Most gaming sites have names like "Dungeon Monkeys" or "Narrative Pomposity" or something, so you may have wondered where the name "Death Cookie" came from. You also may not have wondered this, but you're about to find out anyway. Although we didn't actually buy the domain name until something like 2000, the name goes all the way back to the late 90s, when both the Death Cookie and the Hex Games website were subdirectories of my Mindspring account. There was a little squiggle in the URL and everything. Like most early websites, they were both terrible, but we found them amusing.
Since there are adults today who don't remember dial-up, it's important to understand that in the early days of widespread internet access, things worked differently than they do today. We didn't have social media, share buttons, Wikipedia, or even Google. In those days, if we wanted information we had to type a search string into Yahoo or Alta Vista or ArkJeeves and click links until we found something useful. Most of the time you didn't find what you were looking for (either nobody had made website for it yet, the site hadn't been indexed by the search engines, or you got a dead link because whoever had made the link had left their school or job and the account it was hosted on had been deleted), but you often found some really weird shit.
When you found something you wanted to share, how it got shared depended in part on the nature of the content and who you wanted to share it with. For "so-and-so might like this" sites or sites you wanted to send to someone in another town, you shot the link to the person (or people) in an email or posted it on a message board. So, for example, the first person in our gaming group to stumble across RPG.net probably sent out group email or posted it to one of the 7,000 message boards my friends and I ran on our college's mainframe system.
For the really good stuff, you saved it to share face to face. Back in those days, most social gatherings with a computer handy eventually turned into a game of "let me show you this site." Everyone crowded around our comically gigantic monitors with tiny screens and we'd read an "Ate My Balls" page or watch the hamster dance or keep punching movies names into the Oracle of Bacon trying to find someone with a (non-infinite) number higher than 4 (we finally succeeded after about 4 hours with Tetsuo II: Body Hammer). Even electronic memes were transmitted through person-to-person contact rather than electronically because the internet was still new and we didn't know how to use it yet.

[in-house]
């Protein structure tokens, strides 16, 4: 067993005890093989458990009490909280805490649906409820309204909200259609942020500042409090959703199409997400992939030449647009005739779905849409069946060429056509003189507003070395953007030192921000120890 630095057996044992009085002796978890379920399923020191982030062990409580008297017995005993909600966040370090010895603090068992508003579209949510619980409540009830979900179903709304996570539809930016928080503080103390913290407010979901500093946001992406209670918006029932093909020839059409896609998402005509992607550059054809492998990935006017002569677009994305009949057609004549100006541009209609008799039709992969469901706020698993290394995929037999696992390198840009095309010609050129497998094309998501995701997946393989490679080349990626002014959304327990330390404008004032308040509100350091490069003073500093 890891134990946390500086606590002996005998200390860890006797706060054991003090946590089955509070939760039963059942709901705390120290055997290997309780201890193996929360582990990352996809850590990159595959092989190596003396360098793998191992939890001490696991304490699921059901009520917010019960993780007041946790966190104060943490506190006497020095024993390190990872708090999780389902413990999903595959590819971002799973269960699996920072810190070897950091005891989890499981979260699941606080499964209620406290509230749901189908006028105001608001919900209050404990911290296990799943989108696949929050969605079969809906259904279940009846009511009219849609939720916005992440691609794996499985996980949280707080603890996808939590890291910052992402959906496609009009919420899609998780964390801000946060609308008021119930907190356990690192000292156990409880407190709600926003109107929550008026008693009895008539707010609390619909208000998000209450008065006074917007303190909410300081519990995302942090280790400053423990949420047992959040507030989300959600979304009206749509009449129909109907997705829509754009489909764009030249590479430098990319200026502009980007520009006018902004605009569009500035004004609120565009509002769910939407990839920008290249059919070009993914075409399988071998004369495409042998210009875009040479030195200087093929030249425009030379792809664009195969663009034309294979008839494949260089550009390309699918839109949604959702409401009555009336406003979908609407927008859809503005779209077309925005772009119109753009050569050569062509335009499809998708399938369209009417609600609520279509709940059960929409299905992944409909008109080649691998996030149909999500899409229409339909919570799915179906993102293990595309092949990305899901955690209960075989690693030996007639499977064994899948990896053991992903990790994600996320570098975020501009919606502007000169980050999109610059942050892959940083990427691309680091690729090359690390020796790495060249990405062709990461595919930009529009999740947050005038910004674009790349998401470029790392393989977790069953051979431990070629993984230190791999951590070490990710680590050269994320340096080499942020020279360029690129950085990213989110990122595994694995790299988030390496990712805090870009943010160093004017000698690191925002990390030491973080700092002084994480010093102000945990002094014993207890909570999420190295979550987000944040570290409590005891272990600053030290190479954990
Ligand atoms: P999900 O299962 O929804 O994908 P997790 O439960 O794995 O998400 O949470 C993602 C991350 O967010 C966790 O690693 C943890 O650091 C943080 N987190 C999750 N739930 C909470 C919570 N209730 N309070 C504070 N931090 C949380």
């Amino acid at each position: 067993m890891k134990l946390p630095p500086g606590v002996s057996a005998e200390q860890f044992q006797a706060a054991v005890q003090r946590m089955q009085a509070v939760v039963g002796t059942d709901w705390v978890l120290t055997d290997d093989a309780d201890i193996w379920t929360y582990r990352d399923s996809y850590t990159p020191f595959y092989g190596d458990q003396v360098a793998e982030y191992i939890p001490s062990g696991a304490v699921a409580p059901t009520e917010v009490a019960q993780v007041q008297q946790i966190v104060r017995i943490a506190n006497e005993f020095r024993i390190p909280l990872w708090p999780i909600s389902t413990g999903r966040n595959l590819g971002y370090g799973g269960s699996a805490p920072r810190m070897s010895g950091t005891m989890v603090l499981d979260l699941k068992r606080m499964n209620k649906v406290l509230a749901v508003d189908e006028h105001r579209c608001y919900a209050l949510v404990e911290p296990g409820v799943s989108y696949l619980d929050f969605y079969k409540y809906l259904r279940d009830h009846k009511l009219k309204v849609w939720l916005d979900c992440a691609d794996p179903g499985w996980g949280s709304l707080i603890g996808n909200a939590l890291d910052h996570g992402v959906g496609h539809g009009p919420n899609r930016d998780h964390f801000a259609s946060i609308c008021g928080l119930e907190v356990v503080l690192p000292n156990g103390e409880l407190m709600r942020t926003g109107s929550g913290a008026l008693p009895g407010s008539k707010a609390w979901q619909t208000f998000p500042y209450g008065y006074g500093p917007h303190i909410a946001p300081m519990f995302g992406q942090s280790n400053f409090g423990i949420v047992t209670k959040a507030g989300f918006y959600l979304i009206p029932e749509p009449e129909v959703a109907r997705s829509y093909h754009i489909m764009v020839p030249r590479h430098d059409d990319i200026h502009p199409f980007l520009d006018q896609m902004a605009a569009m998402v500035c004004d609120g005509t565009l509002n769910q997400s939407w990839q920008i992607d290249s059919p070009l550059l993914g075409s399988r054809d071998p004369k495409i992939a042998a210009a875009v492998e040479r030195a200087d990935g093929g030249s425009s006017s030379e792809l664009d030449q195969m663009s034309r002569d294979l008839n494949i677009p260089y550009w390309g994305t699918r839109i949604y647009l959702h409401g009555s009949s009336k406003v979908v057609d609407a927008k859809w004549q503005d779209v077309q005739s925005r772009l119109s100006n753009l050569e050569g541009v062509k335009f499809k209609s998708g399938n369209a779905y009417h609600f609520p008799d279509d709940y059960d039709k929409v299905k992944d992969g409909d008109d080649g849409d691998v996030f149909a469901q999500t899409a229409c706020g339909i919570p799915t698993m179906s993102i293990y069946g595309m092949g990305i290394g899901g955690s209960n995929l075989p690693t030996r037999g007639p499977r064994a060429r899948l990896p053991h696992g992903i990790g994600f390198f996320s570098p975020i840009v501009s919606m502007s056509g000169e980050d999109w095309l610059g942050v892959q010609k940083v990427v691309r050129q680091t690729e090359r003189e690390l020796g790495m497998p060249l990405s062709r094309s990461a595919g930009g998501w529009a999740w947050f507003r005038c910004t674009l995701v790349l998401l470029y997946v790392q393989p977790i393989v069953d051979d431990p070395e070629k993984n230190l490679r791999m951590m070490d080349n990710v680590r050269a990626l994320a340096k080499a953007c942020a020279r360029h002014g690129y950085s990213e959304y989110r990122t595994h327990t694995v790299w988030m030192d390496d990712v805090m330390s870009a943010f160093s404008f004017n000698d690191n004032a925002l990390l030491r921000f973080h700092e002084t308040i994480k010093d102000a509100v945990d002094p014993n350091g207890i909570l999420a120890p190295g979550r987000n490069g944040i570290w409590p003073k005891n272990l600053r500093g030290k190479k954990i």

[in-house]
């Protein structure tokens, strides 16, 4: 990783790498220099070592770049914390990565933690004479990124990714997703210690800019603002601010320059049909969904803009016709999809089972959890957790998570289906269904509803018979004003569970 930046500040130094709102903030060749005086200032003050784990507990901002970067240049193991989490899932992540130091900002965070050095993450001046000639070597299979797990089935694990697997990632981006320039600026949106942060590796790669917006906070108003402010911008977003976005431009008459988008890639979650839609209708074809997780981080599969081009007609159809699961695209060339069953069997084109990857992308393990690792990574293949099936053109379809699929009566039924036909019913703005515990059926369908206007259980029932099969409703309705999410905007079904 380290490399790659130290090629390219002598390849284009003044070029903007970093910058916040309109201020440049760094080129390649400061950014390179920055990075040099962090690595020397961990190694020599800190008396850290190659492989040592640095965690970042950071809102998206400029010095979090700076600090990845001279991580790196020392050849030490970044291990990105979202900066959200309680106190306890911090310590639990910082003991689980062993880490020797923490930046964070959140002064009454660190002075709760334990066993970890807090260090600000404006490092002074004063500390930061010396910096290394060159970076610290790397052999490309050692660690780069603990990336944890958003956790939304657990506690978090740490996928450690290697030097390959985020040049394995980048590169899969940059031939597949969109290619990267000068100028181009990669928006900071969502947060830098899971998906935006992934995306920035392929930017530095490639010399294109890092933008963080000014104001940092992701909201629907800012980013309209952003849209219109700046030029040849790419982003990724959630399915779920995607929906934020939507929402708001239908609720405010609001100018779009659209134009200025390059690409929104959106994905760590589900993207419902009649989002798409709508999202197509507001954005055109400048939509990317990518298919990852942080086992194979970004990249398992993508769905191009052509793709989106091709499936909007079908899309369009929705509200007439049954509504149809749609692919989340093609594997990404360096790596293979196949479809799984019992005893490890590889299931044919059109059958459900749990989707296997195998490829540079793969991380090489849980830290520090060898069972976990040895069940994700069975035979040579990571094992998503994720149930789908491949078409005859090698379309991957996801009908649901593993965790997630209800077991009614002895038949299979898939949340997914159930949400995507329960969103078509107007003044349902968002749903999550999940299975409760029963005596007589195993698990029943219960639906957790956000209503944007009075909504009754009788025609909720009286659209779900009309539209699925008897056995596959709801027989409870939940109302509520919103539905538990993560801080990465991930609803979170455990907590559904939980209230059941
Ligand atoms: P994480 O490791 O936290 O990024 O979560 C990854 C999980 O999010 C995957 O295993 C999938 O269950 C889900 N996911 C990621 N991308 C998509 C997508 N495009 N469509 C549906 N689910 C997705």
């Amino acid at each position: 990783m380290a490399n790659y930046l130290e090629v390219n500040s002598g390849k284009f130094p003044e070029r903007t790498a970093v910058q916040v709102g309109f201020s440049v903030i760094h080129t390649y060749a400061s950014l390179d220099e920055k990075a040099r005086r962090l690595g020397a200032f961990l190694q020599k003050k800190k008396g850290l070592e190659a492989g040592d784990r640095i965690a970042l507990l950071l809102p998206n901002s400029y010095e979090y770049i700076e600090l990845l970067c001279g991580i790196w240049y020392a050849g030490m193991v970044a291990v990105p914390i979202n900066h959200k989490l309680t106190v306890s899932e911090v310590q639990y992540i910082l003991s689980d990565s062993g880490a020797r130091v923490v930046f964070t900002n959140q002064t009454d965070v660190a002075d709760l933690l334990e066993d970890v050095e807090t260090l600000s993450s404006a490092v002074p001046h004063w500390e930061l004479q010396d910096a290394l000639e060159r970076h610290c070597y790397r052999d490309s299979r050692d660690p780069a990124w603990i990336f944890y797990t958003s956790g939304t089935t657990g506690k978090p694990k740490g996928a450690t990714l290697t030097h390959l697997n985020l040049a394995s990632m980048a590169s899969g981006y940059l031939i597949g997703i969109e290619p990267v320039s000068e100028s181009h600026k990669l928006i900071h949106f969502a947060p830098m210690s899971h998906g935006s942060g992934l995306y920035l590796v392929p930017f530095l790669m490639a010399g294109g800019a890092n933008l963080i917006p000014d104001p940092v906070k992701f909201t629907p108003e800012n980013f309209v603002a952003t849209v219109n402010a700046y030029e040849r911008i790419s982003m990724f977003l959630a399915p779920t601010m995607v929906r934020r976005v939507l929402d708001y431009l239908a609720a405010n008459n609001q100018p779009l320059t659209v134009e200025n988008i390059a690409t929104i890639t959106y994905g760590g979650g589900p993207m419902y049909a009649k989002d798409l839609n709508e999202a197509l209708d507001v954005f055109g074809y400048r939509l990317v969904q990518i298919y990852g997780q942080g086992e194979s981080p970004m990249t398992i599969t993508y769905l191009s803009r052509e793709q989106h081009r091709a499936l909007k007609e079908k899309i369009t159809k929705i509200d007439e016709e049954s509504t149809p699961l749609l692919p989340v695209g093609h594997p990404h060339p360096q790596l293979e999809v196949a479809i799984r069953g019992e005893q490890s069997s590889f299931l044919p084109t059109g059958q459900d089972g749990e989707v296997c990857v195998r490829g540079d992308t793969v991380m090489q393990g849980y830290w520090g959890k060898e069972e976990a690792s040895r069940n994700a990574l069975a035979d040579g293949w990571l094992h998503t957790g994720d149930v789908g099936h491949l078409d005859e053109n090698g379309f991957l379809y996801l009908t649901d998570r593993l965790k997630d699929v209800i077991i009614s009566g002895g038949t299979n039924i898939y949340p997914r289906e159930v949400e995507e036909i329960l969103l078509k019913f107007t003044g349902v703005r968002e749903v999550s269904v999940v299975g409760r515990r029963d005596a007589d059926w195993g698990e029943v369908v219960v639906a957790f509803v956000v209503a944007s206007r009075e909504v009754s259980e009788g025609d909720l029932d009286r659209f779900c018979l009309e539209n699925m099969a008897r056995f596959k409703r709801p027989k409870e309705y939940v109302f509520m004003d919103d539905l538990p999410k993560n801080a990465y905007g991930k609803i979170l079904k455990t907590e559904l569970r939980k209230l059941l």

Somewhere around this time, Leighton and I (and sometimes Dale) started writing QAGS. While we often worked diligently on the text, we also got distracted a lot. Part of this was because we worked in my apartment, which was right next to our college campus and people would randomly drop by when they were bored or visiting our friends Ray and Stacy downstairs. This often led to us looking at dumb web pages. Also, sometimes we just got burnt out and slaphappy from writing and started searching for dumb web pages. Since most pages were static, they provided limited enjoyment--"Mr. T Ate My Balls" is really only funny once--so you only went back to them if they came up in conversation and someone had never seen them, but at some point someone found the glorious exception: The Chick Publications website.
As anyone who's read Waxman's Warriors or my review of the Dark Dungeons movie knows, I have what is probably an unhealthy fascination with Jack Chick and his work, so I was especially happy to discover that the Chick website had many of his tracts available in HTML format. This led to a new web-based activity that happened more times than I would be entirely comfortable admitting: dramatic readings of Jack Chick tracts (the snooty little angel who said "His name's not in the book, Lord" had a Monty Python voice). Dark Dungeons was mandatory, but other favorites included DOOM TOWN and Hi There! Even though those got read multiple times, I'm pretty sure we made it through everything they had available (this was before every tract was online) at least once.
Once we'd finished with QAGS, we decided that we should use our website (such as it was) to do one of those fancy "E-zines," which is what we called blogs back then. Even though we had no plans of getting a domain name (or even any idea how to get a domain name), we decided we needed a name for the magazine. We went through lots of terrible, terrible names that I don't remember, then got bored and started reading Jack Chick tracts. One of them was called "The Death Cookie." In Chick-land, the title refers to the communion wafer eaten by the filthy Papists during their pagan rituals, but we thought it would be a good name for a gaming site. I remember a discussion about how that had nothing to do with gaming and probably was just a funny combination of words and in fact not a good name for a gaming site. I don't remember what was said during that discussion (I'm reasonably sure I was pro-Death Cookie), but the URL of this page makes it clear that we somehow convinced ourselves that "The Death Cookie" was a perfectly reasonable name for a gaming site. Alcohol may have been involved.
As most of you have probably guessed, this post was inspired by the death of Chick Publications founder Jack Chick last weekend. While the world is probably a better place without him around to spread his amoral and bigoted ideology, I'm thankful to Mr. Chick for the endless hours of entertainment that he's unintentionally provided me and my friends with. Maybe that will count for something when he gets judged by that giant glowing faceless Jesus.